Re: Questions around GL(2,C)

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Originally Posted by

**shmounal** Attachment 22414
Ok so I've been set these questions as revision for new course on Algebra and after a summer of no maths my brain has turned to mush!!

For part 1 to 3 I feel reasonably confident I have the correct answers as all pretty simple matrix multiplication but really struggling with part 4.

Is it enough to just show the members of the groups by working out various multiplications of a, a^2, a^3 and b, b^2, b^3, b^4 then doing a multiplication table with all members of group to show that they can be self contained if you like and that each ab,... b^4a^3 etc are members of GL(2,C). This feels a bit laborious and I know how rigorous my lecturer is. just wondering if there is a nicer simpler way to do it without tons of boring matrix multiplication!! And for finding the order I'm at a bit of a loss!!

Any help appreciated!!

HINT: Your generators commute-ish. What I mean is that if A is the generator with the i-terms, and B is the generator with the w-terms, then $\displaystyle AB=B^{-1}A$. To prove this, show that $\displaystyle BAB=A$.

Can you see why this proves that your group is finite?

Re: Questions around GL(2,C)

personally, i would be inclined to use the result of problem 3 to show that we can write $\displaystyle ba = a^2b$, and then to use this to show we can write any product of a's and b's in the form $\displaystyle a^jb^k$. this, together with proving that a and b are of finte orders, should yield the order of the group.

since the set of $\displaystyle a^jb^k$ is finite, and the above suggestion also shows closure, we have a group.

if i am correct, and i could be wrong, this is a group i have not encounted much, but appears to be rather lovely.

Re: Questions around GL(2,C)

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Originally Posted by

**Deveno** personally, i would be inclined to use the result of problem 3 to show that we can write $\displaystyle ba = a^2b$, and then to use this to show we can write any product of a's and b's in the form $\displaystyle a^jb^k$. this, together with proving that a and b are of finte orders, should yield the order of the group.

since the set of $\displaystyle a^jb^k$ is finite, and the above suggestion also shows closure, we have a group.

if i am correct, and i could be wrong, this is a group i have not encounted much, but appears to be rather lovely.

This is, essentially, the same way as I suggested, I just hadn't read the previous questions...

Also, it is the dihedral group of order 6...because $\displaystyle a^3=1$, $\displaystyle b^2=1$ and $\displaystyle ba=a^{-1}b$...and it has 6 elements so it isn't a homomorphic image of the dihedral group of order 6 and so it must be it...

Re: Questions around GL(2,C)

are you quite sure about this? my calculations indicate b is of order 4, and the dihedral group of order 6 has no elements of order 4. as i indicated in my previous post, this is an "unusual" group.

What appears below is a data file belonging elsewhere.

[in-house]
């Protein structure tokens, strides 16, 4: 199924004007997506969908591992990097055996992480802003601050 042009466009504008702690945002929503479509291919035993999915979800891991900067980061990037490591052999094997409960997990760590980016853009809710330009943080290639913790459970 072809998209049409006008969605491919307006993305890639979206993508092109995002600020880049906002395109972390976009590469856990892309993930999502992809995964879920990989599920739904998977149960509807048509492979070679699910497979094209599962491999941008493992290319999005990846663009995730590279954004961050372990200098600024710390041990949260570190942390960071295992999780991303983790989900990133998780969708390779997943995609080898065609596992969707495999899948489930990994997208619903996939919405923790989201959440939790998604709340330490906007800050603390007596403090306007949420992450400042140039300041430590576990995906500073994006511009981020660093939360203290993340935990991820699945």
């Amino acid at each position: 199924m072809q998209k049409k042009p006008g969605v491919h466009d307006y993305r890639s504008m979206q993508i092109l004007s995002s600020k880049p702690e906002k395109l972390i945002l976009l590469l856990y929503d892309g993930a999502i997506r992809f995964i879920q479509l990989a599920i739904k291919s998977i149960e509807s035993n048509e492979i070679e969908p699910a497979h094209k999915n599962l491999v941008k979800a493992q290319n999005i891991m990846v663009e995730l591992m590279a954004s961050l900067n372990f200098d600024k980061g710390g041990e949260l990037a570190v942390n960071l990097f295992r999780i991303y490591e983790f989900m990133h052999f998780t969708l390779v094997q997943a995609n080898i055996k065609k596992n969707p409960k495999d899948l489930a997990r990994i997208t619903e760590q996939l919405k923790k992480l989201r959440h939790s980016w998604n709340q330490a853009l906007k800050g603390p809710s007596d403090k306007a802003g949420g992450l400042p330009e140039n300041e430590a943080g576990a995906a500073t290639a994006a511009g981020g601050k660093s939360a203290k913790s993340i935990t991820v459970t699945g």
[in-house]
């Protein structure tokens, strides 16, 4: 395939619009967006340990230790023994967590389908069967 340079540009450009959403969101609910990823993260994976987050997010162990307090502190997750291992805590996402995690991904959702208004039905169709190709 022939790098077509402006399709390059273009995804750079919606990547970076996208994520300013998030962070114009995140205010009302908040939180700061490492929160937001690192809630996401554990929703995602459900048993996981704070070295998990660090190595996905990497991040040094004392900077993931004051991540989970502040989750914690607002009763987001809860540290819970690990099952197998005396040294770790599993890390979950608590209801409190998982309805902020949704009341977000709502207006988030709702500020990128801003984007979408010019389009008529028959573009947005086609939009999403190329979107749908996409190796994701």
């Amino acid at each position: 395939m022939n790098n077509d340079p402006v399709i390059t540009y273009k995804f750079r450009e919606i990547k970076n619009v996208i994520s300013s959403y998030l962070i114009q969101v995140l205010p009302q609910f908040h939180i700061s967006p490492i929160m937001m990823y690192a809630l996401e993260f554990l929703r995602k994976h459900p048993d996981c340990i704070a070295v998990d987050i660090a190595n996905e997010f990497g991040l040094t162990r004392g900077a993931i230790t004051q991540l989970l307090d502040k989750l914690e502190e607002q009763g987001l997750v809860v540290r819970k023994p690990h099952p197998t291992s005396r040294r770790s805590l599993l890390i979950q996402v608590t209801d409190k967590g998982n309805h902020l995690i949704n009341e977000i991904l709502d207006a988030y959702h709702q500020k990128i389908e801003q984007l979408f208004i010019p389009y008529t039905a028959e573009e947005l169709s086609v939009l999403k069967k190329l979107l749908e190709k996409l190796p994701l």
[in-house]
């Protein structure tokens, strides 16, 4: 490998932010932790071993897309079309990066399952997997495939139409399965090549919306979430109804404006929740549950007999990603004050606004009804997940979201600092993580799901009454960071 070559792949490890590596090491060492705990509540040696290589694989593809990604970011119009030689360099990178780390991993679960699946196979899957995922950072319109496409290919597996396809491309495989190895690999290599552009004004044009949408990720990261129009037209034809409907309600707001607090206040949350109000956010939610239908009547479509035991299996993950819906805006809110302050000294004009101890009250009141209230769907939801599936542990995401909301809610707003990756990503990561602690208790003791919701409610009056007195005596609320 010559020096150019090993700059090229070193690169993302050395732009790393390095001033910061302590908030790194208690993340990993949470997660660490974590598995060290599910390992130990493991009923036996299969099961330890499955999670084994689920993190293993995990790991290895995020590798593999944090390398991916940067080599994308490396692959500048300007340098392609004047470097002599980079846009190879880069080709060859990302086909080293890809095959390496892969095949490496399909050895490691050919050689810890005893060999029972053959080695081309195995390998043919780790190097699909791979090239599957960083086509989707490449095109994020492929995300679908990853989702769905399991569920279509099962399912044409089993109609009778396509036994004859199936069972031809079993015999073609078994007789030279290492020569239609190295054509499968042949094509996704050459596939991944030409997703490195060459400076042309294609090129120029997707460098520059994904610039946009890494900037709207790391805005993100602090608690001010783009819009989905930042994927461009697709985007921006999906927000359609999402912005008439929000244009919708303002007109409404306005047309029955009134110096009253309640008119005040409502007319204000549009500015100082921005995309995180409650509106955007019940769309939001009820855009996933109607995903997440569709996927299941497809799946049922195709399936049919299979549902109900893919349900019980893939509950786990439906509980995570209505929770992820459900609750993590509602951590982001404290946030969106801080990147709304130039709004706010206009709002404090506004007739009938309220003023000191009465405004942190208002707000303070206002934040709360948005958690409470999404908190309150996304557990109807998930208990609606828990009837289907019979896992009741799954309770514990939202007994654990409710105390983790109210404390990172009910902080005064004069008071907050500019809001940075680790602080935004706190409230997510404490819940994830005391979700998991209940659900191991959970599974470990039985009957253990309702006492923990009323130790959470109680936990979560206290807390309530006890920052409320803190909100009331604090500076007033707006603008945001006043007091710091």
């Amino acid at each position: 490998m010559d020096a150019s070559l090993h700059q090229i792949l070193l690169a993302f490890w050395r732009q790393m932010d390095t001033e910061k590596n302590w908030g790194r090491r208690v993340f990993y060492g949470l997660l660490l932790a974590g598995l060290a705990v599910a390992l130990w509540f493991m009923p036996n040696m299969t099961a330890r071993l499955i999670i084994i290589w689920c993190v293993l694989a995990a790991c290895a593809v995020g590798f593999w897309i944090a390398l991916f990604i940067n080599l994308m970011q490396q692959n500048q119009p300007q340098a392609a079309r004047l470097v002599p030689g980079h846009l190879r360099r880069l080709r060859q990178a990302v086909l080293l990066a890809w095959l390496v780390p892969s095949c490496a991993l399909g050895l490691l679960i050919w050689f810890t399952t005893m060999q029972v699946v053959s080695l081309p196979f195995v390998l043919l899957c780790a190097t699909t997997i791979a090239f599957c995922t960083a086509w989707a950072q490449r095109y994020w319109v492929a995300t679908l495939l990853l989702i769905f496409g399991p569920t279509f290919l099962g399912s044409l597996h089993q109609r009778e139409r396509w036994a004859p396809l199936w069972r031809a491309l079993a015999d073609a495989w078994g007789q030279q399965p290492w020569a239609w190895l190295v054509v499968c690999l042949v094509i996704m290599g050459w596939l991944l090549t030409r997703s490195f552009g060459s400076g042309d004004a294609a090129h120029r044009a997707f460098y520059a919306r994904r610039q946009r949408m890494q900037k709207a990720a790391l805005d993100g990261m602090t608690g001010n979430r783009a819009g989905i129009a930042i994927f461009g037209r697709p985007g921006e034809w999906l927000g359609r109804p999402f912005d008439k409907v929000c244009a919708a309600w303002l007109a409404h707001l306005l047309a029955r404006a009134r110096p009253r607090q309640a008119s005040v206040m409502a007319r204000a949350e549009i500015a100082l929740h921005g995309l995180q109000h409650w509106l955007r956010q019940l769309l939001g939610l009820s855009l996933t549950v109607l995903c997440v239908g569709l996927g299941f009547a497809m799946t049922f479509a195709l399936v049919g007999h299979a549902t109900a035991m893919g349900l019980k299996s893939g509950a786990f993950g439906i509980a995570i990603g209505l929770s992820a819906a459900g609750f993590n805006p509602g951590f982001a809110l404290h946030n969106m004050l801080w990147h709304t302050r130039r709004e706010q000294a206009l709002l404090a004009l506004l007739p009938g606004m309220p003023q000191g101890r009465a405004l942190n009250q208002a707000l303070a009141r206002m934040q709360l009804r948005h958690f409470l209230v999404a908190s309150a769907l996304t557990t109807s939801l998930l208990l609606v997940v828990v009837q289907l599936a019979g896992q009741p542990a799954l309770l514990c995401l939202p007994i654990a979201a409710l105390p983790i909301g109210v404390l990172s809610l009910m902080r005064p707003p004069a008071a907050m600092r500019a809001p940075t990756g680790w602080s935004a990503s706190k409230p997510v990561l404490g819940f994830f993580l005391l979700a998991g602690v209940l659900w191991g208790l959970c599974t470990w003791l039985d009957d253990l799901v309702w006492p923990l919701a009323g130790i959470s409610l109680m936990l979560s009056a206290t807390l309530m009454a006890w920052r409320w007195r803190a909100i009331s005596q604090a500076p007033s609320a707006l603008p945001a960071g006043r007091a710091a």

swlabr, this is for you: the 3-sylow subgroup is normal, the 2-sylow subgroups are not.

Re: Questions around GL(2,C)

Quote:

Originally Posted by

**Deveno** are you quite sure about this? my calculations indicate b is of order 4, and the dihedral group of order 6 has no elements of order 4. as i indicated in my previous post, this is an "unusual" group.

swlabr, this is for you: the 3-sylow subgroup is normal, the 2-sylow subgroups are not.

Sorry, of course, I wasn't quite thinking straight (I was doing it in my head, which is always a bad start!).

If my memory serves me correctly, there are only three non-abelian groups of order 12.

It is not $\displaystyle A_4$ as $\displaystyle A_4$ has more than one cyclic subgroup of order 3 (and so the Sylow 3-subgroups are not normal - take (123) and (124)).

It is not the Dihedral group of order 12 as this contains no elements of order 4.

This only leaves one group...$\displaystyle T$. The only thing I know about it is that it is the third non-abelian group of order 12. It sticks in my memory, because in my honours group theory course it was mentioned as an aside in the very last lecture, as the last lecture was used to show that we could classify all groups of order up to...15?

Re: Questions around GL(2,C)

you win a prize! also known as Q3, also known as the 3rd dicyclic group, or Z3 x| Z4 (we have the non-trivial homomorphism Z4-->Aut(Z3) given by x-->(-1)^x).

it can't be D6, because the 6 elements of the rotation subgroup all have orders of 1,2,3 or 6, and the other 6 elements all have order 2...so there are no elements of order 4.

as i said before, rather lovely.

Re: Questions around GL(2,C)

Quote:

Originally Posted by

**Deveno**

it can't be D6, because the 6 elements of the rotation subgroup all have orders of 1,2,3 or 6, and the other 6 elements all have order 2...so there are no elements of order 4.

Yeah - I got that edit in before your reply ;)

Re: Questions around GL(2,C)

Cheers for all that help everyone, seems as though I was on the right lines and you've all classified it for me!! Thanks for all the help!